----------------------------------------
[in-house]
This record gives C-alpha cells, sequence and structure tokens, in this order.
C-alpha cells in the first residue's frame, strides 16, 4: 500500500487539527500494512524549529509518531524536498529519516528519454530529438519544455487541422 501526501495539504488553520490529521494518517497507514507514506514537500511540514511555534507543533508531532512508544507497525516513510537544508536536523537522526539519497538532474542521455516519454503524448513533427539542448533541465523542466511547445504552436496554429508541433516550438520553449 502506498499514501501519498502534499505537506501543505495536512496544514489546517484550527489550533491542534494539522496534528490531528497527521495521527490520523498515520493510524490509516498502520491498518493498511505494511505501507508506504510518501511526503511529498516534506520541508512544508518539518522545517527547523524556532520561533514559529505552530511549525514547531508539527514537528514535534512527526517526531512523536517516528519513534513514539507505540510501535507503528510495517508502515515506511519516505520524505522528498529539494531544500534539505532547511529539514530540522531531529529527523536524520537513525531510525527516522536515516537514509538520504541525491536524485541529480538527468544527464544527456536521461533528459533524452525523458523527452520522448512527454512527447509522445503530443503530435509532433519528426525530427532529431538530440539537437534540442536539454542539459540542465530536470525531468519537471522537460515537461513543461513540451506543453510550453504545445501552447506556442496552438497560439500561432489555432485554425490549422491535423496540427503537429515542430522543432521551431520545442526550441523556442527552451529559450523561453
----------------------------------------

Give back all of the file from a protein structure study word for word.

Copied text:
[in-house]
This record gives C-alpha cells, sequence and structure tokens, in this order.
C-alpha cells in the first residue's frame, strides 16, 4: 500500500487539527500494512524549529509518531524536498529519516528519454530529438519544455487541422 501526501495539504488553520490529521494518517497507514507514506514537500511540514511555534507543533508531532512508544507497525516513510537544508536536523537522526539519497538532474542521455516519454503524448513533427539542448533541465523542466511547445504552436496554429508541433516550438520553449 502506498499514501501519498502534499505537506501543505495536512496544514489546517484550527489550533491542534494539522496534528490531528497527521495521527490520523498515520493510524490509516498502520491498518493498511505494511505501507508506504510518501511526503511529498516534506520541508512544508518539518522545517527547523524556532520561533514559529505552530511549525514547531508539527514537528514535534512527526517526531512523536517516528519513534513514539507505540510501535507503528510495517508502515515506511519516505520524505522528498529539494531544500534539505532547511529539514530540522531531529529527523536524520537513525531510525527516522536515516537514509538520504541525491536524485541529480538527468544527464544527456536521461533528459533524452525523458523527452520522448512527454512527447509522445503530443503530435509532433519528426525530427532529431538530440539537437534540442536539454542539459540542465530536470525531468519537471522537460515537461513543461513540451506543453510550453504545445501552447506556442496552438497560439500561432489555432485554425490549422491535423496540427503537429515542430522543432521551431520545442526550441523556442527552451529559450523561453